Colour is an extremely valuable tool when preparing a graphic design file for printing. It both helps readers to find their way around the document – highlighting different areas of the page – and puts them in a certain state of mind.
However, colour is very subjective, both physically (the light the objects reflect and the properties of the viewer’s visual system) and from the cultural and symbolic point of view.
All light frequencies are contained within what is known as the electromagnetic spectrum. Each colour corresponds to a certain frequency, and the human eye can only distinguish a certain proportion of these frequencies. Sir Isaac Newton was the first person to describe colours scientifically and to link them to light, and he was also the first, through his experiments with prisms, to demonstrate the visible spectrum of colours, the colours of the rainbow (red, orange, yellow, green, blue, indigo and violet).
The majority of mammals have dichromatic vision, meaning they can distinguish between two colour pairs: black and white and yellow and blue. Human beings (and monkeys) have trichromatic vision, adding the ability to distinguish between red and green to the other two pairs. Our brain’s colour vision mechanism is based on antagonistic pairs.
Josef Albers, a painter and teacher at the Bauhaus, wrote in his book Interaction of Colour:
If one says ‘Red’ (the name of a colour) and there are 50 people listening, it can be expected that there will be 50 reds in their minds. And one can be sure that all these reds will be very different. […] Colours present themselves in continuous flux, constantly related to changing neighbours and changing conditions.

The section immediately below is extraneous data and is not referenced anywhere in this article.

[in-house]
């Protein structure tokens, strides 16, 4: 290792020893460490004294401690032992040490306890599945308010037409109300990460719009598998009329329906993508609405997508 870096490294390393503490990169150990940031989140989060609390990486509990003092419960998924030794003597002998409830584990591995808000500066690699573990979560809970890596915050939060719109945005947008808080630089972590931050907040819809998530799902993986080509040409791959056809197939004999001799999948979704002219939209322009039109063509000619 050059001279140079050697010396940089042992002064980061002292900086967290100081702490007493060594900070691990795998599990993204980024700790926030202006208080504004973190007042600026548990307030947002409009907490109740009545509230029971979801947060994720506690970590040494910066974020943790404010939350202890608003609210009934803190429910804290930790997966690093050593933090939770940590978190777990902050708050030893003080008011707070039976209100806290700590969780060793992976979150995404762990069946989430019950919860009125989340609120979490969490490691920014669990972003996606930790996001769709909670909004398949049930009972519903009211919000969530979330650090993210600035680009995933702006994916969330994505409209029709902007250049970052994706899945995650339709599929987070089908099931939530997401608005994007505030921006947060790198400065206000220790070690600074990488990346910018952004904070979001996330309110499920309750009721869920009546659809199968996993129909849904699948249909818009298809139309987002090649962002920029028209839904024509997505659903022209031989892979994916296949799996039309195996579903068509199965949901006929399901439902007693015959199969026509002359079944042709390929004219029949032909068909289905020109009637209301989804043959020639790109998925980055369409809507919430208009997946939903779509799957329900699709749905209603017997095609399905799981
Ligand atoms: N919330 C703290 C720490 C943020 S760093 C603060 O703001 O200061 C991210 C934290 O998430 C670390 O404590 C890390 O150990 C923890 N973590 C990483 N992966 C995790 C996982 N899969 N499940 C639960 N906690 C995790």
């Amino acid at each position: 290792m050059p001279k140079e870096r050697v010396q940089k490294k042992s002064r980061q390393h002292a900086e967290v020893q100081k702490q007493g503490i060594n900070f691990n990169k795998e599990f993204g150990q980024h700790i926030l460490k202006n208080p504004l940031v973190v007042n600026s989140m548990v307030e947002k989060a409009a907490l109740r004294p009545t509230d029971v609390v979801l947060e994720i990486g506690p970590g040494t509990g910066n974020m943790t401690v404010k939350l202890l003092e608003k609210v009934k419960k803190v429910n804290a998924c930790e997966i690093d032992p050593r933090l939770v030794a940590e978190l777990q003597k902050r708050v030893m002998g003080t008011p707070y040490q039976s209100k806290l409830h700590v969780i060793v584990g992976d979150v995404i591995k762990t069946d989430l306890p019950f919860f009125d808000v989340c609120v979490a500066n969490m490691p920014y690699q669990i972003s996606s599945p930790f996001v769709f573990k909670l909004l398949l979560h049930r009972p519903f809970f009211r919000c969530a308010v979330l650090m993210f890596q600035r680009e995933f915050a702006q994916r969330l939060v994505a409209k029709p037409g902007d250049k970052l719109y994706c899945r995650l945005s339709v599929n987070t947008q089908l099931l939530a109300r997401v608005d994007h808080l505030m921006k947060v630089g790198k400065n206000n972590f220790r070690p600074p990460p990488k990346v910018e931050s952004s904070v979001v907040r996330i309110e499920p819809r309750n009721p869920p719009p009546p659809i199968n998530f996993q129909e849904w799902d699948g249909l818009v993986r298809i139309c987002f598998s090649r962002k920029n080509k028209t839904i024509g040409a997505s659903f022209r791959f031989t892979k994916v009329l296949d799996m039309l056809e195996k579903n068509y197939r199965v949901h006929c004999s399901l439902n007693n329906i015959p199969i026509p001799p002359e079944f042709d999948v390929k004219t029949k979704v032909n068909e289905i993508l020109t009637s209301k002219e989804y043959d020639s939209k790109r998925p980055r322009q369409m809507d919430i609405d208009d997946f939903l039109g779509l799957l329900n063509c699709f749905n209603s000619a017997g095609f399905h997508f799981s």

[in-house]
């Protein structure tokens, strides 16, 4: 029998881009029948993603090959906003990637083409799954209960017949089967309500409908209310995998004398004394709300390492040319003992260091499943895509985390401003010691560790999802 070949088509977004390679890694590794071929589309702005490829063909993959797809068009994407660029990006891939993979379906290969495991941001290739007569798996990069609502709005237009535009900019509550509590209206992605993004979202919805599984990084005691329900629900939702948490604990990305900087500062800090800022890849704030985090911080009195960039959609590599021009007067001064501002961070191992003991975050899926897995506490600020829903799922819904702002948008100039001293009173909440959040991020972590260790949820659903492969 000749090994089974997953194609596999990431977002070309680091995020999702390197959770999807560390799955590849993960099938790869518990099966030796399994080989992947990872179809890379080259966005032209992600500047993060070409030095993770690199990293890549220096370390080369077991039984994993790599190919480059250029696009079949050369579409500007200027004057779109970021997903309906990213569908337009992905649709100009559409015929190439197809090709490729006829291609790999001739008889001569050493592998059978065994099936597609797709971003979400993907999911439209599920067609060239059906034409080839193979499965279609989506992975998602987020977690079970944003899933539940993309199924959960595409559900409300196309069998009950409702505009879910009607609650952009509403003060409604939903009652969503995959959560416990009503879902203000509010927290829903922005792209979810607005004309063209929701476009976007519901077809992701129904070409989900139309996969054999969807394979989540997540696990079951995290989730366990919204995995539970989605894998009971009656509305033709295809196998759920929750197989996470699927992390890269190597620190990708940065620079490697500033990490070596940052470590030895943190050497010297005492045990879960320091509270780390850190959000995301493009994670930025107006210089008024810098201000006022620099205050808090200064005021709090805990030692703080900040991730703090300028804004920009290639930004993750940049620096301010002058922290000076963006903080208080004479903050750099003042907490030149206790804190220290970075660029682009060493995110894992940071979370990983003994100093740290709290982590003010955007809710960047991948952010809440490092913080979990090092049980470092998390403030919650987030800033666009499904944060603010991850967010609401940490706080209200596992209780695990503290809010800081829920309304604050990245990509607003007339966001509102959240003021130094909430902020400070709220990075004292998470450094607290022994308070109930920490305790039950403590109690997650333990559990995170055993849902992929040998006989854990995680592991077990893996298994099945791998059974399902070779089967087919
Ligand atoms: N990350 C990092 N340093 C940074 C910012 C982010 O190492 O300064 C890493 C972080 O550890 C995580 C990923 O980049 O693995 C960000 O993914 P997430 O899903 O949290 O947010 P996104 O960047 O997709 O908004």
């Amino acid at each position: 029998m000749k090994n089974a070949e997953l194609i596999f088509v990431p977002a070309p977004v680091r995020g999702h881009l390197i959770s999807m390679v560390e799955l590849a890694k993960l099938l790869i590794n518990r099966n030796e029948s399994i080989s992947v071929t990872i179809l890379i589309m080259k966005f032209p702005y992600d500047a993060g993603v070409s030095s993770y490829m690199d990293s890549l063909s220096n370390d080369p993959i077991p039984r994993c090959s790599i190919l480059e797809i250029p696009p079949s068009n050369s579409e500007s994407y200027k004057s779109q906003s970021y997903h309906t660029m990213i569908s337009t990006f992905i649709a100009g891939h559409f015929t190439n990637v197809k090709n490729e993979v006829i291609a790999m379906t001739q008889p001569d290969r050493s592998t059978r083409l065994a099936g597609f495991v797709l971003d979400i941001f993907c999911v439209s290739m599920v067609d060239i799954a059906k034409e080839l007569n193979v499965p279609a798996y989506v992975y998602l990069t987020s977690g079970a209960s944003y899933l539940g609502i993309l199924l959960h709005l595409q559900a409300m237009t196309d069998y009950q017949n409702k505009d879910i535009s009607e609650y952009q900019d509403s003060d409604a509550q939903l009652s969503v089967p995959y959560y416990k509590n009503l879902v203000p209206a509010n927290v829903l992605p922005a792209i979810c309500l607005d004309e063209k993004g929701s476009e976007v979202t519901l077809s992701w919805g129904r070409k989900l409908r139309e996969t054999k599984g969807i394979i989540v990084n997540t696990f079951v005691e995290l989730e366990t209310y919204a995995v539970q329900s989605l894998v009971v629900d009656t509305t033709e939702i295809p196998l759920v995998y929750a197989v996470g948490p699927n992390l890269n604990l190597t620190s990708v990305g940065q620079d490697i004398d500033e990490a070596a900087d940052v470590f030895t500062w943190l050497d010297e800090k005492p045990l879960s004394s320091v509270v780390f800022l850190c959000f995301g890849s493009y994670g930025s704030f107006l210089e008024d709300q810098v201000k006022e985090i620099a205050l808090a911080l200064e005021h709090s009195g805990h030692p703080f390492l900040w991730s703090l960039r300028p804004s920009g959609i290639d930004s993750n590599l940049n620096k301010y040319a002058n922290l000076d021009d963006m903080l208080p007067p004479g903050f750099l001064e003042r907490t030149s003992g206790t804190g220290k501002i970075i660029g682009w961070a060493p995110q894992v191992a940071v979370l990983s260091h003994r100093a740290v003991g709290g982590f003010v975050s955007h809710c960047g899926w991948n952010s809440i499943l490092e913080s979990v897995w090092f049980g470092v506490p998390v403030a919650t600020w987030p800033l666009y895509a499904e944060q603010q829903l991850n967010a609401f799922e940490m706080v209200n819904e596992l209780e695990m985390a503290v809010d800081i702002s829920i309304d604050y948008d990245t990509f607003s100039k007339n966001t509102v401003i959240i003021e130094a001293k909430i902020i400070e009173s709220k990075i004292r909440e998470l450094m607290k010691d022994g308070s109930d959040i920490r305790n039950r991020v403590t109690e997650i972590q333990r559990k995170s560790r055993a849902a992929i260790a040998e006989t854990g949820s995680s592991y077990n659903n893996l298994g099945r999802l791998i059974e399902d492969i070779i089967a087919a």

Colour’s three characteristics: hue, brightness and saturation
The difference between a red pepper and a green pepper is clear to see – they are the same vegetable, but the colour is completely different. If, on the other hand, you put a green pepper and a courgette together, you can see that both are green, but one is darker than the other. Colours are differentiated based on three separate characteristics:
The hue corresponds to what is often called the ‘colour’: red, green or yellow, for example.
The brightness is the extent to which a colour is light or dark, bright or sombre, and is connected physically to the quantity of light reflected by the surface.